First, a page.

If I’m working with a new or first-time nude model, I shoot plenty of frames. I might end up with 800 or 1,200 from the shoot. Why so many? There are a number of reasons:
With more to choose from, it’s easier to pick the cream of the crop. If I choose the best 10 of 100, it’s the best 10%. If I choose the best 10 of 1,000 it’s the best 1%. Which one sounds better? Newer models are more likely to blink, have an odd expression, or insert some other small detail that ruins a shot. Not to worry, since another shot is a few seconds away.
Popping flashes are like applause to a model. It’s instant gratification and keeps her mood elevated. A model who feels great looks better. Newer models can need more of the approval and will be set at ease by a photographer that keeps shooting. Long pauses can be awkward to the inexperienced model, so you naturally end up with a lot of exposures.
When Less is More
With more experienced models, especially ones that I have worked with before, I am more inclined to try something out of the ordinary. Going on location or preparing for more elaborate shoots lowers the shot count.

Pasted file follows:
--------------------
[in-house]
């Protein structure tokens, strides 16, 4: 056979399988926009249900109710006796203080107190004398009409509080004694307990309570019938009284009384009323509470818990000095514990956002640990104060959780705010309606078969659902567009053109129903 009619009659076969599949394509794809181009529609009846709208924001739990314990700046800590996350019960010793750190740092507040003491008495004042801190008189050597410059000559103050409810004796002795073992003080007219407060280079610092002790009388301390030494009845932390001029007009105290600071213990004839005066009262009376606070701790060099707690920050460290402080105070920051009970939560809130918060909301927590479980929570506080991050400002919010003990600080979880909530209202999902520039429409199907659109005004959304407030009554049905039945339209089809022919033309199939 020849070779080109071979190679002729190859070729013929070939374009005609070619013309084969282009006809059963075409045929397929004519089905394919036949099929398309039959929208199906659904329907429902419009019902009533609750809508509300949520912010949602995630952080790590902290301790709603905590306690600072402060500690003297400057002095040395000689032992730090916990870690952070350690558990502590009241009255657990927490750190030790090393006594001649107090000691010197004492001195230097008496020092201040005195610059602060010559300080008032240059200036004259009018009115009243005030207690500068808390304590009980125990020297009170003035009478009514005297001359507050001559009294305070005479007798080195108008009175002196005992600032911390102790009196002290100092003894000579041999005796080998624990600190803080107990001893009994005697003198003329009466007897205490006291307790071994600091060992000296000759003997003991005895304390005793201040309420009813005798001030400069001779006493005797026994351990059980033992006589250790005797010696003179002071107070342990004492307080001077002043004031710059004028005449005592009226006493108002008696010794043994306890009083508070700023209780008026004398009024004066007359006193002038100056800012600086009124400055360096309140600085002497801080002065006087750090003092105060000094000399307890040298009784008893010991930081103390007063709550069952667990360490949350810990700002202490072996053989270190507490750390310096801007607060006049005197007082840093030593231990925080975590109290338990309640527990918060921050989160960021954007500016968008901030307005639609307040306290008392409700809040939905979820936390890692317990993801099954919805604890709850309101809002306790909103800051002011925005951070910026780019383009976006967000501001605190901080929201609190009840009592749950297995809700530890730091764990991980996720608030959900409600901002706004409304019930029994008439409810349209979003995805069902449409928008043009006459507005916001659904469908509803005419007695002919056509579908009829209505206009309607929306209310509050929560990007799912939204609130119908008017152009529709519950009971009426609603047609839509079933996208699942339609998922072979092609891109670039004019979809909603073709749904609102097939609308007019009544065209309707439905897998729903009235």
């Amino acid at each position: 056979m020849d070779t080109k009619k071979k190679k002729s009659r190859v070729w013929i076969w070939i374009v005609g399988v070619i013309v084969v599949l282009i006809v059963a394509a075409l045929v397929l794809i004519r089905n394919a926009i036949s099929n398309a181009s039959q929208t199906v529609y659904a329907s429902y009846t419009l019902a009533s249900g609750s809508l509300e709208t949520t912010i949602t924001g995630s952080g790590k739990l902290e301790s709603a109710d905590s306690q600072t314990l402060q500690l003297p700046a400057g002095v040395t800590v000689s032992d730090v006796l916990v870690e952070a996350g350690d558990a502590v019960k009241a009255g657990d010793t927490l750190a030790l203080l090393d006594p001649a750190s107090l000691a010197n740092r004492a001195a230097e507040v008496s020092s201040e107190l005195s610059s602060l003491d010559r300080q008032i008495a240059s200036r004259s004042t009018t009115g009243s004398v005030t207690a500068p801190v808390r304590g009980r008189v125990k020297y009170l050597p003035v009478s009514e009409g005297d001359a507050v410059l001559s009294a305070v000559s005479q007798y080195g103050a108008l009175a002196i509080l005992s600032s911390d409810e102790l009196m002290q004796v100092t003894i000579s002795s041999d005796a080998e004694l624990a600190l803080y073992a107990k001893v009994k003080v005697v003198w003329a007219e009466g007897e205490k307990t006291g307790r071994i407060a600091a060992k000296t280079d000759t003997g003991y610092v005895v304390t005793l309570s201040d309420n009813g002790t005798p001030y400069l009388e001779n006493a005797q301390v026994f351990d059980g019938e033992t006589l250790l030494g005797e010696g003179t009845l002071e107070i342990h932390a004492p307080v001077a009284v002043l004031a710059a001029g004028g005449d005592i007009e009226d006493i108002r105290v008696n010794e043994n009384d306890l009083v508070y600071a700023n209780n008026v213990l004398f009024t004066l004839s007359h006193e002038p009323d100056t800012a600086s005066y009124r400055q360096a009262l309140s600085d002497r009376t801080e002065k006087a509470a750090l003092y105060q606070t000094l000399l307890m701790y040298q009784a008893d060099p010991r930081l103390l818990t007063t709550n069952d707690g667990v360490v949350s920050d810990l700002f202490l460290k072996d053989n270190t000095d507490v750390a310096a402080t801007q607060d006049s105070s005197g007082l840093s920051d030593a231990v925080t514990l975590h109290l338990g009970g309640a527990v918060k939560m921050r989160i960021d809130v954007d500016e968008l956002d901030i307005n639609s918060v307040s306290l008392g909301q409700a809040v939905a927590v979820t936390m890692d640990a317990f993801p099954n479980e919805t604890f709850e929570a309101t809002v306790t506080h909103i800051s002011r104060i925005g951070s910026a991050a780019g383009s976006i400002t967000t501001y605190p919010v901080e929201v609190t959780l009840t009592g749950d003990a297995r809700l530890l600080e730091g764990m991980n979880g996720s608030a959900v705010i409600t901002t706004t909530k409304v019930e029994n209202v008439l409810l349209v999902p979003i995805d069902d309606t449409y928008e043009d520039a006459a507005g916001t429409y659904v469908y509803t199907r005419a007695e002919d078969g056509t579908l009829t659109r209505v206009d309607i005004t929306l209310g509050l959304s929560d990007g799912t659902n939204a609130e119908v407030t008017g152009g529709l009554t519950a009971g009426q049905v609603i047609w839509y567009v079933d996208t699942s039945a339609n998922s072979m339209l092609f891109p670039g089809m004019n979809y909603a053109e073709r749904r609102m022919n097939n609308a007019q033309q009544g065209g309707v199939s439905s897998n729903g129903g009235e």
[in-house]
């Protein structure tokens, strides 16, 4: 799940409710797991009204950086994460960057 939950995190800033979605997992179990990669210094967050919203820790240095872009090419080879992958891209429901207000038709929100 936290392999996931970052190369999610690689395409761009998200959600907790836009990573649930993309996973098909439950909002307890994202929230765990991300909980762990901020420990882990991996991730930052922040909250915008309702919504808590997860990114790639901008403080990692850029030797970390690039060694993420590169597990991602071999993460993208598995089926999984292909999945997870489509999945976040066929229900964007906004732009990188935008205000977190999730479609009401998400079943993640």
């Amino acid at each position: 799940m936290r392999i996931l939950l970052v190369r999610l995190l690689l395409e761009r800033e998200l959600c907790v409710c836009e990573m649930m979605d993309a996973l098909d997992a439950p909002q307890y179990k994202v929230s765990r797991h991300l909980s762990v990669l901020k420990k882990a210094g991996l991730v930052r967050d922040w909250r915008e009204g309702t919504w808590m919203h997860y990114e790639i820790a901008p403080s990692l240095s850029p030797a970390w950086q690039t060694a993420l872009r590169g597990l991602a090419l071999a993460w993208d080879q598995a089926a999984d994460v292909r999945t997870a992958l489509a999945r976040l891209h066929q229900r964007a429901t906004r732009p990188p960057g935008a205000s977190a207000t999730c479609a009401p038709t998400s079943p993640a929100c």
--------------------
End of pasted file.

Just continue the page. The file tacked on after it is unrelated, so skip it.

Regardless of what you are shooting, its good to add some variety; you don’t need 1,000 nearly identical frames to select from.
First time model : 200 shots per hour
Experienced model : 100-150 shots per hour
Working medium format in studio: 60 shots per hour
DSLR out of studio: 80 shots per hour
Medium format out of studio: 25 shots per hour
So if I’m working with a new model and just getting to know her, I can easily have over a thousand photos to choose from. On the other hand, if I’m shooting medium format and going for something very specific and special, I may only have a hundred carefully planned images after a couple of hours of work.
You must be logged in to post a comment.